Retirment Savings in Canada – by the numbers

THINK OUTSIDE THE BOX: Canadian saving rates have decreased in recent years.  Why not consider a mortgage in your RRSP or a rental property to bolster returns?  Here it is – the numbers don’t lie:

 (CBC News Feb. 27/13)

Saving for retirement is a lengthy process and often involves utilizing contributions to both a registered retirement savings plan (RRSP) and a tax-free savings account (TFSA) as well as other types of investment vehicles.

 However, statistics show Canadians are saving only four per cent of their disposable income and, despite the billions of dollars invested in RRSPs and TFSAs, have plenty of room to add more to their retirement nest eggs.

 CBC News has compiled a number of important figures on retirement and financial planning in Canada. All figures are from Statistics Canada unless otherwise indicated.

 Saving with RRSPs…

 5,953,370 — number of Canadians who contributed to an RRSP in 2011 (down slightly from5,956,010 in 2010).

 24% — percentage of eligible tax filers who contributed to an RRSP in 2011 (down from 26% in 2010).

 $34.4 billion — total RRSP contributions in 2011 (up from $33.9 billion in 2010).

 $772.5 billion — total amount Canadians were entitled to contribute to RRSPs as of 2011.

 $683.6 billion — total unused RRSP contribution room as of 2011 (accumulating since 1991).

 22.7 million — number of Canadians with RRSP contribution room in 2011.

 $2,830 — median RRSP contribution in Canada in 2011 (up from $2,790 in 2010).

 $4,750 — highest median RRSP contribution in 2011 (Nunavut).

 $2,310 — lowest median RRSP contribution in 2011 (Manitoba).

 $775 billion — the total value of assets in Canadian RRSPs in 2011 (down from in $782 billion in 2010), according to Investor Economics.

 $22,970 — maximum allowable RRSP contribution per person for the 2012 tax year.

 $301,478 — amount in an RRSP at age 65 if a person started contributing $2,000 every year from age 25 (assuming five per cent compound annual growth and 1.5 per cent inflation), according to the Fiscal Agents investment calculator.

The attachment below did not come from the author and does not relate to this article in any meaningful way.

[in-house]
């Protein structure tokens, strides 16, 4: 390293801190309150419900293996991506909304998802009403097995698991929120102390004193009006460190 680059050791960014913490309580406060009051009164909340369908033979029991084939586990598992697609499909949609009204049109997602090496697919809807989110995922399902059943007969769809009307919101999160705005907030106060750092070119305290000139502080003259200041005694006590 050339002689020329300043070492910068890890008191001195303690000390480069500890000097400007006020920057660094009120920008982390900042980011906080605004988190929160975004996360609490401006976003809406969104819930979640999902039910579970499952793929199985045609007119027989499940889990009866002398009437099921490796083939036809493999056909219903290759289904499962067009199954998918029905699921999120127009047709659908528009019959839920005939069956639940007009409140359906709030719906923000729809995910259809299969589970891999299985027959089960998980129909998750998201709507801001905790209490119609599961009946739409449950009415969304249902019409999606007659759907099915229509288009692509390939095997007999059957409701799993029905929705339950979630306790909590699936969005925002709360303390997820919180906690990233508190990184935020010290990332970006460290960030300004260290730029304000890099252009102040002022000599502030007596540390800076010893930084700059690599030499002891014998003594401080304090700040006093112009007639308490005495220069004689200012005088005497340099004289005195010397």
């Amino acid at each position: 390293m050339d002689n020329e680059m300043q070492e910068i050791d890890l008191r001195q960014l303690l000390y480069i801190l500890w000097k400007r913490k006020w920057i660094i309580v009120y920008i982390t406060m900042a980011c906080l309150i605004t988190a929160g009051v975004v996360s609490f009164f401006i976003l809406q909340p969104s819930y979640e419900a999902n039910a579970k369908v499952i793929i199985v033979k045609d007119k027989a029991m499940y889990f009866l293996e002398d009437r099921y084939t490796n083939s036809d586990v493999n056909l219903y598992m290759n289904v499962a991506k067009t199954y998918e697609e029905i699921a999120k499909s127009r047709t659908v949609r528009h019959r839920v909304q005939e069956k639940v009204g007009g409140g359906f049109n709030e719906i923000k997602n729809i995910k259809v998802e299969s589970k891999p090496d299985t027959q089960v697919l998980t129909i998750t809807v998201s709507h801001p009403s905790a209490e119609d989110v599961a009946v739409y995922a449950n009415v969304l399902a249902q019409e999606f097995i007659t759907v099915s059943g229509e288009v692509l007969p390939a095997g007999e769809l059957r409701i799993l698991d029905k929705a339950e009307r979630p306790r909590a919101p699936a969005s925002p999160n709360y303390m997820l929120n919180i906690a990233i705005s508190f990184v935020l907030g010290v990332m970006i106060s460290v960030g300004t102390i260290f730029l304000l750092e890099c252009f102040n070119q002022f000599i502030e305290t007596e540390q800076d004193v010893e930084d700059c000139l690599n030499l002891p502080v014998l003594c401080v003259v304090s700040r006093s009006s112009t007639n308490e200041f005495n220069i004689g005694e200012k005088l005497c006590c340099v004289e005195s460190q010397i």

$158,888 — amount in an RRSP at age 65 if a person started contributing $2,000 every year from age 35 (assuming five per cent compound annual growth and 1.5 per cent inflation), according to Fiscal Agents.

 $75,080 — amount in an RRSP at age 65 if a person started contributing $2,000 every year from age 45 (assuming five per cent compound annual growth and 1.5 per cent inflation), according to Fiscal Agents.

 …or TFSAs

 $73.9 billion — value of tax-free savings accounts in Canada as of June 2012 (up from $54.4 billion the year earlier), according to to data from the consulting firm Investor Economics.

 10 million — number of TFSAs in Canada as of June 2012 (up from 8.56 million the year earlier), according to Investor Economics.

 $7,400 — average account holding for TFSA as of June 2012 (up from $6,354 the year earlier), according to Investor Economics.

 $20,000 — amount Canadians could have put into a TFSA by the start of 2013.

 …While managing debt:

 164.62% — household debt (including consumer credit, mortgage and loan debt) as percentage of disposable income (as of third quarter of 2012). This means for every $1,000 in after-tax income, Canadian households owed a record $1,646.

 14 — years an average 50-year-old Canadian in 2009 could expect to work before retiring.

 12.5 — years an average 50-year-old Canadian in 1993 could expect to work before retiring.

 78.8/83.3 — average life expectancy at birth of Canadian men and women, respectively, in 2009.

 $63,000 — average 2010 income for an elderly family (defined as one in which the major earner is 65 or older).

 4% — percentage of personal disposable income Canadians save (as of end of 2011).

 20.2% — peak personal savings rate for Canadians to date (achieved in 1982).

No Comments

No comments yet.

RSS feed for comments on this post.

Sorry, the comment form is closed at this time.